North American Birds

VOLUME 69 NO3 2016

A Quarterly Journal of Ornithological Record Published by the American Birding Association. The mission of the journal is to provide a complete overview of the changing panorama of our continent’s birdlife.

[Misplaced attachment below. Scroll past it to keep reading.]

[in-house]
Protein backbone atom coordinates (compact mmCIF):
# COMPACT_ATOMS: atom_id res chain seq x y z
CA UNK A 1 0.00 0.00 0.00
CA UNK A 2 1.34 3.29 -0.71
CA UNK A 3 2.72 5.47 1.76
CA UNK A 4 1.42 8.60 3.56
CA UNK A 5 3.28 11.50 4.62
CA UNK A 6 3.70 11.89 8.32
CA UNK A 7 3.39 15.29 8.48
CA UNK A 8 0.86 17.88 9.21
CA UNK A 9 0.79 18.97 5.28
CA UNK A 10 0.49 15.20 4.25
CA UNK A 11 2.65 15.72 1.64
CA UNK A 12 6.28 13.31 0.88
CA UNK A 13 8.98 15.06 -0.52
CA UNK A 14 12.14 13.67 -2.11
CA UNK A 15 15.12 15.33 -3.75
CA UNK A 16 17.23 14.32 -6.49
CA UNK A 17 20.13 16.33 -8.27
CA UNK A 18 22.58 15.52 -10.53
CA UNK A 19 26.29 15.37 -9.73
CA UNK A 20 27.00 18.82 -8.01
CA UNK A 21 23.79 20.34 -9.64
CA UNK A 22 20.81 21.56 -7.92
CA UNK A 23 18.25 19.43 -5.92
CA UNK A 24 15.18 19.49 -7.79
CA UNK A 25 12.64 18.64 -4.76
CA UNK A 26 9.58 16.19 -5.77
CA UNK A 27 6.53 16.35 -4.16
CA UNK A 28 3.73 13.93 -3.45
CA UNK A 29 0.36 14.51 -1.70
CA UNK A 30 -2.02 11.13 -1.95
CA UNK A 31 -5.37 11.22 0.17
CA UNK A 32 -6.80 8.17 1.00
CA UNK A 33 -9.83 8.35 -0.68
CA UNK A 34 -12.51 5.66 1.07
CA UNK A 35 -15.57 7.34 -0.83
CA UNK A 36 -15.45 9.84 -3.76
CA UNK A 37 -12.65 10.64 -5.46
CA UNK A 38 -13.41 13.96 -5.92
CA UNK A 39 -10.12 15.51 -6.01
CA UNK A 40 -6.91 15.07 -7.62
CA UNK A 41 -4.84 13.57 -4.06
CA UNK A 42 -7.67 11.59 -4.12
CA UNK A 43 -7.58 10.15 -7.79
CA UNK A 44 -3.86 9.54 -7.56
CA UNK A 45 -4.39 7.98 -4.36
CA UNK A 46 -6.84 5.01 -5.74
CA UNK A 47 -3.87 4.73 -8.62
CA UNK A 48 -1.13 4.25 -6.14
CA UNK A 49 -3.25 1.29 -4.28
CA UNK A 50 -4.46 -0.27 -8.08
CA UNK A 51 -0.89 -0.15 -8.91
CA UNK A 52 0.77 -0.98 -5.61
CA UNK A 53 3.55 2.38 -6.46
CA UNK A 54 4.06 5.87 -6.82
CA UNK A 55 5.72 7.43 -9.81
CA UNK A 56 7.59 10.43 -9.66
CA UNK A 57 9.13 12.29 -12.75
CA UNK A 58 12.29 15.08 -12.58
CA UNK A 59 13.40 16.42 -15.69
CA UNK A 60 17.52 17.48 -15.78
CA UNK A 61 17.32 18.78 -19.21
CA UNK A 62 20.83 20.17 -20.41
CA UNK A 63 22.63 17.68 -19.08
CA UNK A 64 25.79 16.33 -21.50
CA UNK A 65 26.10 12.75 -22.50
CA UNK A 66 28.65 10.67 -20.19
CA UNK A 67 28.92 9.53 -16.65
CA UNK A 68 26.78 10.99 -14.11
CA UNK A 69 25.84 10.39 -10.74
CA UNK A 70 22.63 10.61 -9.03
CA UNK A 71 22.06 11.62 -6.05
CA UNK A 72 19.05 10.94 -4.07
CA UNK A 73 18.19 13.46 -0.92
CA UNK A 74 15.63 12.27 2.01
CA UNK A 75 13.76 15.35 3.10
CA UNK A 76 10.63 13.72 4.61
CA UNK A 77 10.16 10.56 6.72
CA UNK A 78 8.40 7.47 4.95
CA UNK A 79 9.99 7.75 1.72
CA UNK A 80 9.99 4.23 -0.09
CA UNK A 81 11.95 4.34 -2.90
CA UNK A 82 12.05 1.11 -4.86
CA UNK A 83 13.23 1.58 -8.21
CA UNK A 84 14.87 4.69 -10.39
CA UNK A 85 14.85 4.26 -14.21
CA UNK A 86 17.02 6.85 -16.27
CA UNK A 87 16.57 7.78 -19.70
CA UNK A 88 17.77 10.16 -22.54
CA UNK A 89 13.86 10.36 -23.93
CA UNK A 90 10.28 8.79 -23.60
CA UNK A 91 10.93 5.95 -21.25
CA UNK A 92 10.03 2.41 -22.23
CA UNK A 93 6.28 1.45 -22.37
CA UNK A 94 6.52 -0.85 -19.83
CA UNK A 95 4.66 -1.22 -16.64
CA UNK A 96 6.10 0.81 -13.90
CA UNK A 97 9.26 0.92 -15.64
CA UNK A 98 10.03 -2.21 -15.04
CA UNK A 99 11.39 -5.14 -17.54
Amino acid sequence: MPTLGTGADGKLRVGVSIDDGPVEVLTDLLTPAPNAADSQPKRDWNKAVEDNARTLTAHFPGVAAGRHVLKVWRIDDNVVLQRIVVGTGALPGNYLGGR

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328 N O R T H A M E R I C A N B I R D S P E L A G I C B I R D S F R O M C R U I S E S H I P S A LO N G T H E PA C I F I C C O A S T Nov 2015 and 25 between Lane and Clatsop, OR 2 Dec 2015; with just 4 seen off Oregon and California 16-17 Dec 2015. Small num - bers are known to winter north to British Co- lumbia waters (Kenyon et al. 2009). Sooty Shearwater numbers are thought to have declined sharply—at least off Califor - nia—from those of the 1970s-1990s (North American Birds 67:154). Some local declines may be attributed instead, however, to shifts in the distributions of the birds and/or their prey within the northeastern North Pacific Ocean (Hyrenbach and Veit 2003). GREAT SHEARWATER (Ardenna gravis) One photographed 115 km northwest of the northern end of Vancouver Island (85 km northwest of Sartine Island), BC (51.36° N, 129.77° W) 5 Aug 2013 (Figure 17) estab - lished the second documented record for Brit- ish Columbia. PINK-FOOTED SHEARWATER (Ardenna creatopus) Uncommon to common visitor in spring and summer. By far the highest numbers occur over continental shelf and inner slope waters (Briggs et al. 1987), and the species is rather rare in deep water beyond the shelf edge. Off California and Oregon, up to 150/day were seen from cruise ships in spring, with 285 there 16 May 2012 and an exceptional 1550 between Santa Barbara and San Francisco, CA 8 May 2013. Presumed spring arrivals north of California included singles off Curry and Coos, OR 2 Apr 2016. Large numbers spend much of the late spring and summer molting off the mouth of the Strait of Juan de Fuca, WA/BC and vicinity, where high counts in - cluded 1400 on 21 May 2014 (early high), 5000 on 17 Jul 2013, 2500 on 19 Jul 2015, and 2300 on 8 Aug 2015. A few individuals were seen a short distance inside the Strait off Neah Bay, WA. In northern British Colum - bia waters, this species may not arrive until June, although 1 was 62 km east of southern Haida Gwaii 18 May 2016, and 35 birds were already off the northern end of Vancouver Island the same day; hundreds were noted off Nootka Island and Estevan Point, central Vancouver Island, on two dates in mid-May (e.g., 650 there 18 May 2016). Off the south - ern half of British Columbia, this species can be very common between June and Septem - ber or October, but it is much less numerous off the northern half of the province (Kenyon et al. 2009). Pink-footed Shearwaters are rare but probably regular in late summer and early vember off much of Oregon and California. Of the small number of individuals seen from fall cruise ships, the earliest arrival in south - ern waters was 1 off Santa Barbara 26 Oct 2012. High cruise counts include just 4 off Oregon 10 Nov 2015. SOOTY SHEARWATER (Ardenna grisea) In spring, migrants appear in the latter half of March, and numbers increase markedly throughout April and typically peak off Cali - fornia between mid-May and September, es- pecially during July–August (Ainley 1976) or May–July (Briggs et al. 1987)—with higher densities later in the season with increasing latitude. In all areas, Sooty Shearwaters are most abundant over continental shelf and up - per slope waters, particularly near and down- stream from stable upwelling areas (Briggs et al. 1987, Kenyon et al. 2009). Cruise ships, however, spend most of their time in waters farther offshore than where the majority of Sooty Shearwaters feed. Large numbers (up to 5000) were seen regularly inshore at the mouth of the Strait of Juan de Fuca, WA/BC; a few individuals were seen as far inside the Strait as off Neah Bay or Sekiu, WA. A cruise- day spent closer inshore than normal ca. 40- 60+ km off Oregon 20 May 2016 recorded 20,000 birds, half of which were associated with a single fleet of trawlers ca. 37 km off southern Curry. But this species was uncom - mon during many days spent well offshore, although occasional maxima reached 1000- 2500 birds. Some 5200 were off Oregon and Washington 17 May 2012; 5000 were between Del Norte and Mendocino, CA 22 May 2014; 3500 were associated with the same fleet of trawlers (see above) 64 km off Curry, OR 21 May 2015; 22,000 were between Santa Bar - bara and San Francisco, CA 8 May 2013; and 10,500 were between Clatsop and Lincoln, OR 21 May 2014. Huge numbers of molting birds were found congregating during May and June in Hecate Strait, east of central Haida Gwaii— see the Short-tailed Shearwater account for details. In southeastern Alaska, the maximum cruise count was of 825 birds off Chatham Strait to Forrester Island 6 Aug 2015. During fall, this species may be uncommon to very common inshore, with the largest counts in Washington and Oregon typically made from shore July–September, sometimes into October (Wahl et al. 2005). Sample high counts well offshore from cruise ships includ - ed 5000 off Pacific, WA 1 Oct 2012, 8000+ off northern British Columbia 10 Sep 2015, and up to 2000/day off Oregon. Late-season highs include 600 off Tillamook to Del Norte, CA 10 identification difficulties and disagreement further cloud its true status after March or early April and before late October or No - vember. One off Clallam, WA 11 May 2012 was somewhat late, as probably was one 28 km west-southwest of Estevan Point, Vancou - ver Island 18 May 2016. One of the most ex- citing discoveries of the San Francisco-Alaska cruises was the very large numbers of molt - ing Short-tailed Shearwaters found mixed with even larger numbers of molting Sooty Shearwaters in Hecate Strait, 50-70 km east of central Haida Gwaii during May and June. Although huge numbers of Sooty Shearwaters were previously known at this season from Hecate Strait (Campbell et al. 1990a), the very large numbers of Short-taileds were not, and they presumably were largely overlooked except for a single report from 1987 (M. P. Force, in litt.). Such numbers of Short-taileds are unknown elsewhere at this season in the eastern Pacific. The first cruise-ship encoun - ter with these molting masses of shearwaters took place soon after dawn on 6 Jun 2013, as the ship was already leaving the favored area frequented by these birds. Some ca. 80,000+ birds were seen in one hour; but an accurate count and determining approximate ratios of the two species was not possible, although it was clear that a sizable number of Short- taileds were present. Two subsequent cruise visits to these waters have allowed for better estimates to be made: 10,000+ Short-tailed, 20,000+ Sooty, and 30,000 Sooty/Short-tailed (probably mostly Sooty) Shearwaters on both 14 May and 26 May (52.76° N, 130.68° W to 53.06° N, 130.83° W) 2014. But the sheer volume of birds present, the difficulties as - sociated with the field identification of many Short-tailed vs. Sooty Shearwaters, and the constant, moderate speed of the cruise ships prevented leisurely studies of the large flocks. Thus, the counts of both species were only approximate. Dedicated visits on smaller, slower boats to study this phenomenon are clearly needed. At least 4 Short-taileds were 25 km w est of central Haida Gwaii 13 May 2016 (Figure 16). Five Short-taileds were still in Hecate Strait, ca. 48 km east of southern Haida Gwaii 16 Jul 2013. In fall, this species is very rare early in the season, and the cruise-ship sailing schedule is mostly over before most Short-tailed Shear - waters appear. As in spring, identification dif- ficulties also cloud its true status before late autumn. Fall abundance increases off Wash - ington typically in late September or early October (Wahl et al. 2005), but the species is not expected until late October or early No -